Hunting down a wireless Internet connection is priority No. 1 for many travelers. But while Wi-Fi hot spots are common at airports, hotels, coffeehouses and conference centers, it'd be way more convenient if a hot spot could somehow follow you around. And also be available to the family members, friends or colleagues hanging out with you.
That's precisely the allure behind the MiFi 2200 Intelligent Mobile Hotspot I've been testing. This credit-card-size, 2-ounce cellular modem — it's just a tad thicker than a pencil — arrives Sunday from Novatel Wireless and Verizon Wireless. It costs $100 after a mail-in rebate and with a two-year data plan. Sprint plans to bring out its own MiFi version at the end of the month.
By tapping into Verizon's 3G Mobile broadband network, the version I tested creates a personal Wi-Fi "cloud" to a theoretical range of up to 50 feet. You could use it on your commute (bus, train or car), vacation (lake house, beach) or working in a wayward location.
MiFi could be faster at times. It could have a longer-lasting battery. But considering the hassles often associated with wireless networking, MiFi is a winner.
The first obvious question is how MiFi differs from all those USB cellular modems that connect to cyberspace, or the wireless modems built into some laptops. The biggest and most important difference is that MiFi can be shared by up to five computers and/or other Wi-Fi-capable devices, including smartphones, digital cameras and portable game machines.
A USB modem, by contrast, is tethered to a given machine, and is often awkward; the Verizon Pantech 3G modem I own has an antenna that juts out precariously, an accident waiting to happen.
MiFi is an attractive little thing you can conceal in your pocket. You don't hook it up to anything. It has a single on/off button and a couple of status lights that blink or change color to indicate the quality of your connection and alert you when its battery is about to poop out.
MiFi is reasonably zippy, too, at least when you're in Verizon's 3G coverage area, what geeks refer to as "EV-DO Rev. A."
Verizon says its 3G area blankets more than 281 million people in the USA. If you're out of range, MiFi can connect to a pokier Verizon network.
A closer look at MiFi:
For the most part, I had a decent experience testing MiFi in and around New York City, though speeds did vary a lot. At different times, I used two Mac computers, an IBM ThinkPad and an iPhone.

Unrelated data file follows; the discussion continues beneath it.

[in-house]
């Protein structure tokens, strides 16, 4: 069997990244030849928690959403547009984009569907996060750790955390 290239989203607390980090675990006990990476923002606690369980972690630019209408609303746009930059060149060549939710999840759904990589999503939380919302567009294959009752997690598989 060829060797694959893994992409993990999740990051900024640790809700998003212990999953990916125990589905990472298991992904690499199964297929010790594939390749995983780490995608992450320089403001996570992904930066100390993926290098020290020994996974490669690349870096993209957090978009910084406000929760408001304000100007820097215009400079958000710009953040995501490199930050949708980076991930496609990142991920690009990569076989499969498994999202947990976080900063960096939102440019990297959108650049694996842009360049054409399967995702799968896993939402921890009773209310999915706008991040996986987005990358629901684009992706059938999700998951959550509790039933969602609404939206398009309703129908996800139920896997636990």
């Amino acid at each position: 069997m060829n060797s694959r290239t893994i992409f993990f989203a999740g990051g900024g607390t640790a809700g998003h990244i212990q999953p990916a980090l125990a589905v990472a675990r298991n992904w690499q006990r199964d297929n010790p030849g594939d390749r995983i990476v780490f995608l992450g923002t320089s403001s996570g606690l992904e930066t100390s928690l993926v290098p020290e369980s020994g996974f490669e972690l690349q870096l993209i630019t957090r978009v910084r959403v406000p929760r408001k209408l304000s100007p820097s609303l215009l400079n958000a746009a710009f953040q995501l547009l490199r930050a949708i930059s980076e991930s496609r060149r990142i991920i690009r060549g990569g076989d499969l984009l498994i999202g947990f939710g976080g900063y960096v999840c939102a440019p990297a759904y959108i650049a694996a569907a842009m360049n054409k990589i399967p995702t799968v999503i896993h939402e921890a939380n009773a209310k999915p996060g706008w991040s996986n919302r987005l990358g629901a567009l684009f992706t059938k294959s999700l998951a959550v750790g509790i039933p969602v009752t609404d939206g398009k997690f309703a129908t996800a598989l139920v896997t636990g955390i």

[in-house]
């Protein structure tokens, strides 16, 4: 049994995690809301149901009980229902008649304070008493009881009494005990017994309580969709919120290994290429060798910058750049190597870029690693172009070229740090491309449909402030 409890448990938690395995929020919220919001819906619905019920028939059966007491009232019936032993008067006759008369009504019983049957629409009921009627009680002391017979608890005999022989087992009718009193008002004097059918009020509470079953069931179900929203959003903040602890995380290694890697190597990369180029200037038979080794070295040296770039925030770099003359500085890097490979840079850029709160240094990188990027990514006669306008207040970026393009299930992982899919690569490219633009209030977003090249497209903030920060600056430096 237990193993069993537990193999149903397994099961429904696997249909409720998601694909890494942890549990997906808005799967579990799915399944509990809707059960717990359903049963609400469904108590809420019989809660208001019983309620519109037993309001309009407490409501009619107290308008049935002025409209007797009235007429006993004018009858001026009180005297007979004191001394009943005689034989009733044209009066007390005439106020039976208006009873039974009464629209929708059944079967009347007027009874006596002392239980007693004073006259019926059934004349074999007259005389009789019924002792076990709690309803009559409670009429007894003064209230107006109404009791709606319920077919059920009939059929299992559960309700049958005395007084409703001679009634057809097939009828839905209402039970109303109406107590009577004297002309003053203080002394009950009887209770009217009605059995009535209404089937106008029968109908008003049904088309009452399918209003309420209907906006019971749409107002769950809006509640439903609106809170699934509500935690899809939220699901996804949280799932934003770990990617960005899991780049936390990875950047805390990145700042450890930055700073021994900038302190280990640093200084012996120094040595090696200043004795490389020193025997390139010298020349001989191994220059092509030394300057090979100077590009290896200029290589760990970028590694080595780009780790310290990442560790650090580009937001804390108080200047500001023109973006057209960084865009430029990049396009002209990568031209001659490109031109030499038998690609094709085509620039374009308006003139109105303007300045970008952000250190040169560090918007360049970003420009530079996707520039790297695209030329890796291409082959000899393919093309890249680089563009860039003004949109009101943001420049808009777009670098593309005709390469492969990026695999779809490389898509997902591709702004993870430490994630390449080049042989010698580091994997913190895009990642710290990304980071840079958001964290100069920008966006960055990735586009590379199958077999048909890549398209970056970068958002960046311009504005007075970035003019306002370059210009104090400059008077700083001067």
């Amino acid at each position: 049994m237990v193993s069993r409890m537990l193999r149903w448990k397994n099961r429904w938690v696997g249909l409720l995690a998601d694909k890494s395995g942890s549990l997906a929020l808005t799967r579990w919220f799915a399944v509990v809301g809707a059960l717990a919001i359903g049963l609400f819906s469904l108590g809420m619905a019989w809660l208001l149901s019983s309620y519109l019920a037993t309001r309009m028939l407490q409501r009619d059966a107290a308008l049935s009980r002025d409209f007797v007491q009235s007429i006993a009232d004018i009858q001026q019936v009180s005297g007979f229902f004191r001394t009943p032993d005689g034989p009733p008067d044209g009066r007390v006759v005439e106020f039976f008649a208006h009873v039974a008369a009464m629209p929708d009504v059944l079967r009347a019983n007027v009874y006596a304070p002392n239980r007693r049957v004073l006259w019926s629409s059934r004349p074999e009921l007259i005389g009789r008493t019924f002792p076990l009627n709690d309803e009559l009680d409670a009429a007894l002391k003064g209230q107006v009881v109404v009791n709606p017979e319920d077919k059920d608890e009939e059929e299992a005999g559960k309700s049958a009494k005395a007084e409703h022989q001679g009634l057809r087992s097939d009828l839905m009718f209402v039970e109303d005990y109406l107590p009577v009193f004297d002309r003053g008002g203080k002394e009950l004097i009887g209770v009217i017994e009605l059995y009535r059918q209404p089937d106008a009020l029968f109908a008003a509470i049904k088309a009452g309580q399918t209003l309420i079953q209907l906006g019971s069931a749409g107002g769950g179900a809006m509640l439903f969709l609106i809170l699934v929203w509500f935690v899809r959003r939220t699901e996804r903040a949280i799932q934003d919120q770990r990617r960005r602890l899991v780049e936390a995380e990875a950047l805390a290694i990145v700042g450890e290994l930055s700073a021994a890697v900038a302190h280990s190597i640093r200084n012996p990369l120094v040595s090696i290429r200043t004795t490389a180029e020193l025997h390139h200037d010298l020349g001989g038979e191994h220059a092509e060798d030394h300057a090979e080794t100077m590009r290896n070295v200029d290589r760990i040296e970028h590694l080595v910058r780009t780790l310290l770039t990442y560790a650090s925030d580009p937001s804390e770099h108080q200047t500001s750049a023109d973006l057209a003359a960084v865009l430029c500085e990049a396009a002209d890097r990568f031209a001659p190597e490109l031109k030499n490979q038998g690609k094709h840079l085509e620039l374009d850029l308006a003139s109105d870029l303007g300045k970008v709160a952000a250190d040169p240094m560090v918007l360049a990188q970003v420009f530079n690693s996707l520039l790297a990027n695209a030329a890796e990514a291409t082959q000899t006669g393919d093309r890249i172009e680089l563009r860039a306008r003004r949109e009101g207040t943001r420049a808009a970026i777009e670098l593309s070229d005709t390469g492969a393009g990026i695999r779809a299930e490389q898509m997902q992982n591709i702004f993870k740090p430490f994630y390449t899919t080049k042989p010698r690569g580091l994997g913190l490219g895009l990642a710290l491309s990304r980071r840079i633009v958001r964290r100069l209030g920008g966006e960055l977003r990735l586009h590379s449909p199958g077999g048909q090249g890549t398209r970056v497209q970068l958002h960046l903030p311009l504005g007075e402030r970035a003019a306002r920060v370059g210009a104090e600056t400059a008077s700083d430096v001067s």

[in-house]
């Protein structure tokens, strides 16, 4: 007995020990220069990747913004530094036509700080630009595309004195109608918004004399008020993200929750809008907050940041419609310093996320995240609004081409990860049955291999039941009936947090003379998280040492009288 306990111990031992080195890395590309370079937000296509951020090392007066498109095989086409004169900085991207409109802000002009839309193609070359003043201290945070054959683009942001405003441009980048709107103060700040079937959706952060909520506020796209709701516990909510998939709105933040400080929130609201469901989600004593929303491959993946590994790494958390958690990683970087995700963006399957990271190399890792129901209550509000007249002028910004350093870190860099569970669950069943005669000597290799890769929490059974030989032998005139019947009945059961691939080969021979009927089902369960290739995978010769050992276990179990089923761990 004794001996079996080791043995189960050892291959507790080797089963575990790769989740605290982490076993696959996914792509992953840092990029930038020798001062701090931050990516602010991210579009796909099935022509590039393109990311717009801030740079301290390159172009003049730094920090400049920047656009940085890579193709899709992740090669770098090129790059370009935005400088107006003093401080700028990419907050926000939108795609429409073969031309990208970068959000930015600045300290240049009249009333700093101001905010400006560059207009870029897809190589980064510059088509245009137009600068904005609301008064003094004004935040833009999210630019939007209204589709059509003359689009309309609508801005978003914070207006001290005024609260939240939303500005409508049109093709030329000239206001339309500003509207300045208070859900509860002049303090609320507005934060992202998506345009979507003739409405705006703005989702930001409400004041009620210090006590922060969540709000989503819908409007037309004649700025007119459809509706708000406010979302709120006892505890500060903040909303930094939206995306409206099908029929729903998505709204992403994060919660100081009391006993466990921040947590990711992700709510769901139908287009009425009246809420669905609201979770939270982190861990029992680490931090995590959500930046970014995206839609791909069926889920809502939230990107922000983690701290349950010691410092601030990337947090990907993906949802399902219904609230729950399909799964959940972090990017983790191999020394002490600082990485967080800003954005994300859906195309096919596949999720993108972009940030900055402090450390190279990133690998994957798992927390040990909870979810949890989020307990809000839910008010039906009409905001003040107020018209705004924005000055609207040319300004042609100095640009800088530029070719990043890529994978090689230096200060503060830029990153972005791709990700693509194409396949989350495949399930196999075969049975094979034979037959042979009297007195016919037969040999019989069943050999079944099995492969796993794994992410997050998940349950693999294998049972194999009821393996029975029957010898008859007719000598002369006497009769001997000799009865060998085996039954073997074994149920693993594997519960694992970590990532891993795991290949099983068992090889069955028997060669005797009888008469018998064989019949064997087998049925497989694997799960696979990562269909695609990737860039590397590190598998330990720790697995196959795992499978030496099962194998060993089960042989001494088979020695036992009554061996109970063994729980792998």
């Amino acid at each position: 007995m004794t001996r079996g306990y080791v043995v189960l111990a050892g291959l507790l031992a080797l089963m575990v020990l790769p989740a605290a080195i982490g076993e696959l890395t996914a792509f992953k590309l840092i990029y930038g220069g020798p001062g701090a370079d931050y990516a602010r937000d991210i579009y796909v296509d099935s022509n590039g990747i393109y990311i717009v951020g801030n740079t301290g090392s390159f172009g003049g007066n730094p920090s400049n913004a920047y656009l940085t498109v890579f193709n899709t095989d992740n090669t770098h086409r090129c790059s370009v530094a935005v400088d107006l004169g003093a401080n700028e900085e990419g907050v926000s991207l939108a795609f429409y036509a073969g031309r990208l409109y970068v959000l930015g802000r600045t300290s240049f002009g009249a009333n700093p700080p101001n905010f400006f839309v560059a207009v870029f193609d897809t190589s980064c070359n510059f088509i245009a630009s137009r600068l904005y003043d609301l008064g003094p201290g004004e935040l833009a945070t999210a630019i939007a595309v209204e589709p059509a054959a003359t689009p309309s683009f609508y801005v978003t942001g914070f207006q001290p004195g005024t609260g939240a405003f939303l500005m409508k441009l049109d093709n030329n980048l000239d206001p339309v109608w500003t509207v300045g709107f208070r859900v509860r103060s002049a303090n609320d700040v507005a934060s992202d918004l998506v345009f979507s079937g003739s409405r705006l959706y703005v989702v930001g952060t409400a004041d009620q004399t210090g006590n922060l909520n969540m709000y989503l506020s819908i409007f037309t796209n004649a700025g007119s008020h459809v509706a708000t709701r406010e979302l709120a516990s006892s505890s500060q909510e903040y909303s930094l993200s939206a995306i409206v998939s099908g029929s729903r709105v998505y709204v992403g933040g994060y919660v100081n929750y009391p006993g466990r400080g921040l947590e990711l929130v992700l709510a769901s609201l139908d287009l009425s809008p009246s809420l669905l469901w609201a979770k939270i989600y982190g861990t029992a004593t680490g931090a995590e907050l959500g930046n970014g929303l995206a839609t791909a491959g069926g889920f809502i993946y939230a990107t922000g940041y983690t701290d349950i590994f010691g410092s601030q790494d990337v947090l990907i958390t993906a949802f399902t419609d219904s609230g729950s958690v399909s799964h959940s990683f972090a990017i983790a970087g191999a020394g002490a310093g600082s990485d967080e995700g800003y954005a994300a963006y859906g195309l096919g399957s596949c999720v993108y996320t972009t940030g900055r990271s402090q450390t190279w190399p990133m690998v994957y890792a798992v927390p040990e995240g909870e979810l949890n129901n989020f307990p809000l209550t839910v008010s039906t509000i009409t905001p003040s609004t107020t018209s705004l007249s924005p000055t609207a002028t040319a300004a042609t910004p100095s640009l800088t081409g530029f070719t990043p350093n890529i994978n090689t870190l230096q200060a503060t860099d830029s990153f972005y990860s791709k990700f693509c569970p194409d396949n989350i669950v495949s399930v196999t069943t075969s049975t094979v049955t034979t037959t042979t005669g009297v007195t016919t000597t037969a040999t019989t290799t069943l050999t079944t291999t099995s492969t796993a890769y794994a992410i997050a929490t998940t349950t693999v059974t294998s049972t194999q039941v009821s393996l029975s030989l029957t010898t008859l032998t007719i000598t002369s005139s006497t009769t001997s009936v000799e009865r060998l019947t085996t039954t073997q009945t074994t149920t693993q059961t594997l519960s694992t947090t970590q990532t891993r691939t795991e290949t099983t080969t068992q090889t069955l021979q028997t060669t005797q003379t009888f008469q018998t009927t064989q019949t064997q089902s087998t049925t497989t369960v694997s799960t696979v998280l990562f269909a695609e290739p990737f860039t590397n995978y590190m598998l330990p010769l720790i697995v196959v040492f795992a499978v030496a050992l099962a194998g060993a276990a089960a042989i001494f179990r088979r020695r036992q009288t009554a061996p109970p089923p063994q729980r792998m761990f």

On the iPhone, it took about one minute, 45 seconds to download a three-minute, three-second song on iTunes.
I ran a bunch of speed tests at Speedtest.net. One test on a Mac in the same room as MiFi said it would take 21 seconds to download an MP3 file, two minutes to grab a video clip, and 56 minutes to fetch a movie. In another under the same conditions, the numbers were far worse, about five minutes to fetch the MP3 file, 37 minutes for the video clip and 853 minutes for the movie.
With MiFi in my basement, I was able to get a signal, albeit a spotty one, in a bedroom two stories above.
As I drove in rush hour from northern New Jersey into New York City, a passenger in my car watched speeches from the White House correspondence dinner on Hulu, with only occasional buffering hiccups.
Battery life is a potential drawback for some customers. Verizon says you'll get about 40 hours of standby but only four hours in typical use, which seemed in line with my tests. What's more, the battery is likely to wimp out even faster if you're connecting multiple devices wirelessly.
It takes about 2½ hours to juice up the battery (using the supplied AC wall charger). The battery can be replaced. MiFi is set to "sleep" during periods of inactivity. Fortunately, you can use MiFi as a hot spot while it's charging.
MiFi costs $100, with a two year-contract, after a $50 mail-in rebate. A $40 monthly plan gives you a 250-megabyte monthly allowance. You'll pay a dime extra for each MB above that limit. A better deal may be the $60, 5-gigabyte plan, with a nickel charge per MB if you go over. To put it in perspective, Verizon estimates that 5 GB would let you look up nearly 35,000 Web pages or exchange more than 1.7 million text-only e-mails. You could bump up against the limit if you and your cohorts slog through lots of video.
If you need to use MiFi only here and there, you can opt for a $15 DayPass good for 24 hours. But then you're stuck paying full retail for MiFi ($270).
There's no need to fret about just any passerby getting on your Wi-Fi cloud. Security is built in. In fact, the network password is written on a sticker on the bottom of the MiFi itself, which simplifies things. If the sticker makes you uncomfortable you can alter the passkey and configure other geeky network settings, by typing 192.168.1.1 in your Web browser address bar.
I'm eager to ditch my 3G USB modem for MiFi once my own Verizon contract expires in several months. MiFi isn't flawless. But it's a smart, sensible solution for road warriors tired of hunting down Wi-Fi.